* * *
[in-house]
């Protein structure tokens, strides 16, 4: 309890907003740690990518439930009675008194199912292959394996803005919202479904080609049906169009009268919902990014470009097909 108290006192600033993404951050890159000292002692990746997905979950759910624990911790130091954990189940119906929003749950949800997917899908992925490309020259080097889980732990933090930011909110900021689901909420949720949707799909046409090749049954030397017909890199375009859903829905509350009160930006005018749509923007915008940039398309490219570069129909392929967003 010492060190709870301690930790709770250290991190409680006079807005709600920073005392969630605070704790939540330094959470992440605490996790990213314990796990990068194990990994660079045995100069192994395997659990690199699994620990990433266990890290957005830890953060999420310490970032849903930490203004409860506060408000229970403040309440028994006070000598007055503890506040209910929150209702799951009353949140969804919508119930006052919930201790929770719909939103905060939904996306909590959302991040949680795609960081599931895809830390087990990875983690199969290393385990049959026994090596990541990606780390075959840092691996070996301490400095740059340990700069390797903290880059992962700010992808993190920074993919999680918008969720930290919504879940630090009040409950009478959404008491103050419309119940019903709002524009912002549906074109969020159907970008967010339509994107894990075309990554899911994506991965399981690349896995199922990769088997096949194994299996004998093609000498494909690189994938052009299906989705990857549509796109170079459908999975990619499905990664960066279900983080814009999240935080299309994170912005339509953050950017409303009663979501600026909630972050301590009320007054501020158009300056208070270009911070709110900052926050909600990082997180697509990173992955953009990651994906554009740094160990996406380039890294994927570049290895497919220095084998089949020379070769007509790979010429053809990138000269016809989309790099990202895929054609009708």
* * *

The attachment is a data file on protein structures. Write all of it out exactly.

[in-house]
């Protein structure tokens, strides 16, 4: 309890907003740690990518439930009675008194199912292959394996803005919202479904080609049906169009009268919902990014470009097909 108290006192600033993404951050890159000292002692990746997905979950759910624990911790130091954990189940119906929003749950949800997917899908992925490309020259080097889980732990933090930011909110900021689901909420949720949707799909046409090749049954030397017909890199375009859903829905509350009160930006005018749509923007915008940039398309490219570069129909392929967003 010492060190709870301690930790709770250290991190409680006079807005709600920073005392969630605070704790939540330094959470992440605490996790990213314990796990990068194990990994660079045995100069192994395997659990690199699994620990990433266990890290957005830890953060999420310490970032849903930490203004409860506060408000229970403040309440028994006070000598007055503890506040209910929150209702799951009353949140969804919508119930006052919930201790929770719909939103905060939904996306909590959302991040949680795609960081599931895809830390087990990875983690199969290393385990049959026994090596990541990606780390075959840092691996070996301490400095740059340990700069390797903290880059992962700010992808993190920074993919999680918008969720930290919504879940630090009040409950009478959404008491103050419309119940019903709002524009912002549906074109969020159907970008967010339509994107894990075309990554899911994506991965399981690349896995199922990769088997096949194994299996004998093609000498494909690189994938052009299906989705990857549509796109170079459908999975990619499905990664960066279900983080814009999240935080299309994170912005339509953050950017409303009663979501600026909630972050301590009320007054501020158009300056208070270009911070709110900052926050909600990082997180697509990173992955953009990651994906554009740094160990996406380039890294994927570049290895497919220095084998089949020379070769007509790979010429053809990138000269016809989309790099990202895929054609009708």